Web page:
WASHINGTON, D.C. | February 27, 2013 -
The House Committee on Education and the Workforce, chaired by Rep. John Kline (R-MN), today held a hearing entitled “Protecting Students and Teachers: A Discussion on School Safety.” Members examined ways school leaders and local officials can help students feel more secure in the classroom.
During his opening remarks, Chairman Kline said, “Two months have passed since the Sandy Hook Elementary School tragedy. Families across America continue to grieve with the Newtown community. The sorrow we felt on that day remains fresh in our minds and hearts.”
Chairman Kline continued, “The purpose of today’s hearing is not to assign blame. This isn’t about us. It isn’t about a press release or a bill introduction or a media opportunity. This is about students. Teachers. Families. Communities. This hearing is about learning what goes into protecting our schools and preventing violence. This is about ways we can work together to help students feel safe.”
During the hearing, school leaders stressed the importance of building strong relationships between students, teachers, principals, community leaders, and local safety officials.
Bill Bond, who served as the principal at Heath High School in Paducah, Kentucky at the time of the 1997 school shooting that left three students dead, said the experience led him to his current role as Specialist for School Safety for the National Association of Secondary School Principals.
“I’m often asked if school shootings can be prevented with more security – cameras and metal detectors, and the like. While they may deter some intruders and prevent more weapons from entering our schools, that equipment can only go so far,” Mr. Bond said. “The most effective way to prevent acts of violence targeted at schools is by building trusting relationships with students and others in the community so that threats come to light and can be investigated as appropriate.”
Frederick Ellis, director of Fairfax County Public Schools’ Office of Safety and Security, echoed Mr. Bond’s comments about the importance of building strong relationships within the community: “Much of the efforts of my office… involve the establishment and maintenance of relationships with agencies we work with during an incident, such as the police, the fire and rescue department, the health department, etc. In emergencies, relationships are currency.”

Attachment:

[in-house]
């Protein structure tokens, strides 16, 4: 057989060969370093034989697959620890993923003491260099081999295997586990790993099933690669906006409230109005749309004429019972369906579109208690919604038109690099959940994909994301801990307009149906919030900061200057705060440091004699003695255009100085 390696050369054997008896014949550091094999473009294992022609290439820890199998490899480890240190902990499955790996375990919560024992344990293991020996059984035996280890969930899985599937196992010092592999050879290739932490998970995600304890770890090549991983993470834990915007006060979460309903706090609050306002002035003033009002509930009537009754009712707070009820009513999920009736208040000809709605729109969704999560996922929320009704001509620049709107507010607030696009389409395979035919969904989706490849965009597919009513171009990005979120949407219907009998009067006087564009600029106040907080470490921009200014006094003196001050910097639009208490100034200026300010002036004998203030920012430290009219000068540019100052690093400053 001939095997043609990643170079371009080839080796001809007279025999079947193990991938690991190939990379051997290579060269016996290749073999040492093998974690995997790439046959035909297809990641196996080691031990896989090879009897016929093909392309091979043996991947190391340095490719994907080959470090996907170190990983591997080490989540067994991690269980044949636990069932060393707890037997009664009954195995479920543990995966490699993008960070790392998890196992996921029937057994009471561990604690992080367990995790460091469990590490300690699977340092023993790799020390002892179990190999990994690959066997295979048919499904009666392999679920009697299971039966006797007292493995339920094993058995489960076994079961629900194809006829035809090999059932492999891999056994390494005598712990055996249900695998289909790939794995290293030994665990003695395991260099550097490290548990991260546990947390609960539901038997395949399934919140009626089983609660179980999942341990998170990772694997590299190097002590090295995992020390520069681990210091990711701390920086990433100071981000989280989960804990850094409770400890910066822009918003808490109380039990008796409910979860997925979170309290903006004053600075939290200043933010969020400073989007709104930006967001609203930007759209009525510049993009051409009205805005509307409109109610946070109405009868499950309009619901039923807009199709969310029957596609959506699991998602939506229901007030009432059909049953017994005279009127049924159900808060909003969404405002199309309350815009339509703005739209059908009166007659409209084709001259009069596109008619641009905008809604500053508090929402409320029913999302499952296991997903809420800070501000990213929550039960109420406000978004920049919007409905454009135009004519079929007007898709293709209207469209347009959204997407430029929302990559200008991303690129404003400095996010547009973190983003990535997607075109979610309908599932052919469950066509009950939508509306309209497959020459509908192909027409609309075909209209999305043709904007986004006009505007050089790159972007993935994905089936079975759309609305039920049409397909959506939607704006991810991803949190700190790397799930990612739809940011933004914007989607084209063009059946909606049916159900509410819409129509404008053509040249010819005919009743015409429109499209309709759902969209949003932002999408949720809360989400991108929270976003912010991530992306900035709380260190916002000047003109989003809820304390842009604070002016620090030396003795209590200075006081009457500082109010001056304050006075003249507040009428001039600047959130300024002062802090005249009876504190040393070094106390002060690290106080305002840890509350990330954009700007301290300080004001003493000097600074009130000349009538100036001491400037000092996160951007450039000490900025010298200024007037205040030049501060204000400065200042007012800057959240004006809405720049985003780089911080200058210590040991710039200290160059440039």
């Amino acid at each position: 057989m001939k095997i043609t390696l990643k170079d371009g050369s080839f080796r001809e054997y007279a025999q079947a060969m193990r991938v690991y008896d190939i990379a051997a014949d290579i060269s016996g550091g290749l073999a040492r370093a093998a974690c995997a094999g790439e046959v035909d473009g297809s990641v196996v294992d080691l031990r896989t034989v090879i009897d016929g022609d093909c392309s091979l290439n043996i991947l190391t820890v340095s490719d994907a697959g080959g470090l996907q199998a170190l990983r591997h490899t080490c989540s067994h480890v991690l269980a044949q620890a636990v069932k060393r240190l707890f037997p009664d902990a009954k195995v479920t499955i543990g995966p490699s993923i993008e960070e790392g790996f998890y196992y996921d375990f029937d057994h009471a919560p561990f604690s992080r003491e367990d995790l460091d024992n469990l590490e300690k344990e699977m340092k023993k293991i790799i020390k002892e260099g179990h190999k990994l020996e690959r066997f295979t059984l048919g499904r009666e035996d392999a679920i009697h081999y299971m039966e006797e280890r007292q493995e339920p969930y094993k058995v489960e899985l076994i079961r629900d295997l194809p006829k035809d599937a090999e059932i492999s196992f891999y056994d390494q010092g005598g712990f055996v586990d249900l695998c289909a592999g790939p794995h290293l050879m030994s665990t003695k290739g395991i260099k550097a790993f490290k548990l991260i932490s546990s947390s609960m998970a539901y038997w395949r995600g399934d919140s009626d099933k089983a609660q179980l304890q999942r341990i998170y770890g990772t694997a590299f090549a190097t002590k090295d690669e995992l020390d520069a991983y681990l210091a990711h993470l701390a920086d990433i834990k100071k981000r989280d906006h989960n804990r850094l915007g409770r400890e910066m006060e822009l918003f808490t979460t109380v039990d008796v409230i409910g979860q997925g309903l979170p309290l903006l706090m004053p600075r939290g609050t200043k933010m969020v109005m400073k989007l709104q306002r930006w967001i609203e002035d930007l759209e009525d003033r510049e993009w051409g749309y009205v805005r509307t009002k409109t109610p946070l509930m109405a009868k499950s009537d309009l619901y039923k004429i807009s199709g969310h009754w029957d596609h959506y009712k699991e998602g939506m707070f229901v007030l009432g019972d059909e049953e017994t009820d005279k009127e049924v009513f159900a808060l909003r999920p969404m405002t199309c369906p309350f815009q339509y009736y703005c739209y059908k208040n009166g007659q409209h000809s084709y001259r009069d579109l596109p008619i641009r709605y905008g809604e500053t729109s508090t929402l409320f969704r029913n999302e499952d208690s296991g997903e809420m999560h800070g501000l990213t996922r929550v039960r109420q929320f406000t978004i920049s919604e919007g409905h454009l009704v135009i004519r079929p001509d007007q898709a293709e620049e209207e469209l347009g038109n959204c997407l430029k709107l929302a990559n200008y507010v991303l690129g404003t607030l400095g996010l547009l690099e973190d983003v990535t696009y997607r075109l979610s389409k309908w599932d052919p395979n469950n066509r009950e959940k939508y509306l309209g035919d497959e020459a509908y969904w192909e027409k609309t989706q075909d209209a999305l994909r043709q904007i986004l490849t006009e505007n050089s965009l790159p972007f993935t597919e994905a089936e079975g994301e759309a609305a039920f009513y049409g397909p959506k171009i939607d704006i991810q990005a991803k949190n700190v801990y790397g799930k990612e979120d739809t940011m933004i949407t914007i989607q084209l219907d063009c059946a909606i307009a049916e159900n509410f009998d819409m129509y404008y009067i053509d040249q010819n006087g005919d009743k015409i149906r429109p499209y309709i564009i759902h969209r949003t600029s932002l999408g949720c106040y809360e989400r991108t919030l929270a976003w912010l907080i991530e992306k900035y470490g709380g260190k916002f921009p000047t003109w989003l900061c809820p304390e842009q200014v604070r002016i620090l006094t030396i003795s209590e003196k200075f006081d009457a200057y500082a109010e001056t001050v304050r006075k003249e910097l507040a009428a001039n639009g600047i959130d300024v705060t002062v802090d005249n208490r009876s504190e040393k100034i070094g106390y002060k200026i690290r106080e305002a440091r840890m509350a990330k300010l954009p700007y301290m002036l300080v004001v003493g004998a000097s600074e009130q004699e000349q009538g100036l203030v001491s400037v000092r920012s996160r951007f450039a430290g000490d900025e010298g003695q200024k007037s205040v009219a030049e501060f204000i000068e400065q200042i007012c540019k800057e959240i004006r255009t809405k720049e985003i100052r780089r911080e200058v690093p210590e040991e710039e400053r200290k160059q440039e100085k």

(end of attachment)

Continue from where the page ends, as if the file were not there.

Additionally, Mr. Ellis stressed the importance of school emergency plans that focus on the four phases of emergency management: mitigation/prevention, preparedness, response, and recovery. He noted that each Fairfax County school has an individual, site-specific emergency plan that is updated annually.
Members also heard testimony from school security experts. Brett Bontrager, senior vice president and group executive of the security systems division of Stanley Black & Decker, emphasized the need for emergency planning. “As we all know, security measures and practices are designed to slow down an intruder, for every moment that you can delay or slow down an intruder to allow time for law enforcement to arrive can save countless lives, but understanding the right solutions and the overall task is overwhelming,” he said.
Mr. Bontrager urged schools to develop distinct safety plans, adding, “No single lock or system is the answer. Instead, a comprehensive, integrated security package and long-term roadmap should be designed and implemented, which would take into account the unique physical nature of each school.”
National Association of School Resource Officers executive director Mo Canady described how a school resource officer (SRO) can play an integral role in protecting students, stating, “By being part of a school safety team, the SRO becomes fully engaged in crisis planning to include prevention, preparedness, response, and recovery. SROs can provide value to the written plans for a school district. They can also assist with campus site assessments as well as conducting safety drills.” He stated SROs also help by “educating students about law-related topics and mentoring students as informal counselors and role models.”
As Mr. Ellis concluded, “Statistically, schools remain incredibly safe places for children to be. Perspective, reasonableness, and cost are necessary criteria for communities to use in their deliberations [on the nature and extent of school security measures]. I know of no school system that guarantees safety and security, but I do know that the professionals in the education community will do all that they can reasonably do to maintain a safe and secure educational environment.”
To read witness testimony, opening statements, or watch an archived webcast of today’s hearing, visit www.edworkforce.house.gov/hearings.
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